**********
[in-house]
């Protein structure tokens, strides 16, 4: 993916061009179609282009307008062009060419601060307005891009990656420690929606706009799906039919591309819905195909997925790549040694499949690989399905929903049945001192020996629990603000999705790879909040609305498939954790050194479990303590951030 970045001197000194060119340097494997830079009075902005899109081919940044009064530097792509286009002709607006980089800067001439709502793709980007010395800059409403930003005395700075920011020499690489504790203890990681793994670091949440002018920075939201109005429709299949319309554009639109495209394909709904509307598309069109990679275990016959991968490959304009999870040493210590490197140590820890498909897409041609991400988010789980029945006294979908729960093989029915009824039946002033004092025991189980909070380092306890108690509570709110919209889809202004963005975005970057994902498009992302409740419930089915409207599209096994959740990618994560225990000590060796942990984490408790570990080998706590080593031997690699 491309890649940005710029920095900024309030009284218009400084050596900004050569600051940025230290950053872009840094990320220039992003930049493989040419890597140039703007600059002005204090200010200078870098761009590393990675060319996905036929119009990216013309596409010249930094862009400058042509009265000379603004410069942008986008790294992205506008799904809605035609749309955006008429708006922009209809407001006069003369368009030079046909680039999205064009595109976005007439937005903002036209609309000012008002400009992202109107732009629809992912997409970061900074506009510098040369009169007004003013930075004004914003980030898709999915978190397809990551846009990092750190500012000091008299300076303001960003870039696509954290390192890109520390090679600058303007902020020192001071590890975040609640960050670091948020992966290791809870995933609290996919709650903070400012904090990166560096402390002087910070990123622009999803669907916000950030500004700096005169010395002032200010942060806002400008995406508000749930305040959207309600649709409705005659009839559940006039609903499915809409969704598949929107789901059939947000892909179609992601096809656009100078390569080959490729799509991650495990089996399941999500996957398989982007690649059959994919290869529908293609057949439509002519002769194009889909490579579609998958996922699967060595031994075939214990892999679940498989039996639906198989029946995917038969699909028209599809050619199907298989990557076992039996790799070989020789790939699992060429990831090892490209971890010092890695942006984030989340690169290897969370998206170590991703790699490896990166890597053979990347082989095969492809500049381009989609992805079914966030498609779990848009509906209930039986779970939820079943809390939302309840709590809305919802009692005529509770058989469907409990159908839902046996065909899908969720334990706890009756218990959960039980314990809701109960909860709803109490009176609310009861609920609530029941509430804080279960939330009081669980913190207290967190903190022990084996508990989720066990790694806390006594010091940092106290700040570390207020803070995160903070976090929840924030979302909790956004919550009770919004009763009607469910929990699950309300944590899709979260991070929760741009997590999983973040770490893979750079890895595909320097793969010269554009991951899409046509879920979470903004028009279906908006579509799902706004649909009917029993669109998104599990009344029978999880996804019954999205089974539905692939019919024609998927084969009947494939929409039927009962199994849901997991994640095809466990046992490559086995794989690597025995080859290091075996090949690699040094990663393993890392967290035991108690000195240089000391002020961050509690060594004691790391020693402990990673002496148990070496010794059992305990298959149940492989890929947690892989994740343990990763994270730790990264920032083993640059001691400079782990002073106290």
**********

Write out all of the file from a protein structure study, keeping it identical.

[in-house]
């Protein structure tokens, strides 16, 4: 993916061009179609282009307008062009060419601060307005891009990656420690929606706009799906039919591309819905195909997925790549040694499949690989399905929903049945001192020996629990603000999705790879909040609305498939954790050194479990303590951030 970045001197000194060119340097494997830079009075902005899109081919940044009064530097792509286009002709607006980089800067001439709502793709980007010395800059409403930003005395700075920011020499690489504790203890990681793994670091949440002018920075939201109005429709299949319309554009639109495209394909709904509307598309069109990679275990016959991968490959304009999870040493210590490197140590820890498909897409041609991400988010789980029945006294979908729960093989029915009824039946002033004092025991189980909070380092306890108690509570709110919209889809202004963005975005970057994902498009992302409740419930089915409207599209096994959740990618994560225990000590060796942990984490408790570990080998706590080593031997690699 491309890649940005710029920095900024309030009284218009400084050596900004050569600051940025230290950053872009840094990320220039992003930049493989040419890597140039703007600059002005204090200010200078870098761009590393990675060319996905036929119009990216013309596409010249930094862009400058042509009265000379603004410069942008986008790294992205506008799904809605035609749309955006008429708006922009209809407001006069003369368009030079046909680039999205064009595109976005007439937005903002036209609309000012008002400009992202109107732009629809992912997409970061900074506009510098040369009169007004003013930075004004914003980030898709999915978190397809990551846009990092750190500012000091008299300076303001960003870039696509954290390192890109520390090679600058303007902020020192001071590890975040609640960050670091948020992966290791809870995933609290996919709650903070400012904090990166560096402390002087910070990123622009999803669907916000950030500004700096005169010395002032200010942060806002400008995406508000749930305040959207309600649709409705005659009839559940006039609903499915809409969704598949929107789901059939947000892909179609992601096809656009100078390569080959490729799509991650495990089996399941999500996957398989982007690649059959994919290869529908293609057949439509002519002769194009889909490579579609998958996922699967060595031994075939214990892999679940498989039996639906198989029946995917038969699909028209599809050619199907298989990557076992039996790799070989020789790939699992060429990831090892490209971890010092890695942006984030989340690169290897969370998206170590991703790699490896990166890597053979990347082989095969492809500049381009989609992805079914966030498609779990848009509906209930039986779970939820079943809390939302309840709590809305919802009692005529509770058989469907409990159908839902046996065909899908969720334990706890009756218990959960039980314990809701109960909860709803109490009176609310009861609920609530029941509430804080279960939330009081669980913190207290967190903190022990084996508990989720066990790694806390006594010091940092106290700040570390207020803070995160903070976090929840924030979302909790956004919550009770919004009763009607469910929990699950309300944590899709979260991070929760741009997590999983973040770490893979750079890895595909320097793969010269554009991951899409046509879920979470903004028009279906908006579509799902706004649909009917029993669109998104599990009344029978999880996804019954999205089974539905692939019919024609998927084969009947494939929409039927009962199994849901997991994640095809466990046992490559086995794989690597025995080859290091075996090949690699040094990663393993890392967290035991108690000195240089000391002020961050509690060594004691790391020693402990990673002496148990070496010794059992305990298959149940492989890929947690892989994740343990990763994270730790990264920032083993640059001691400079782990002073106290």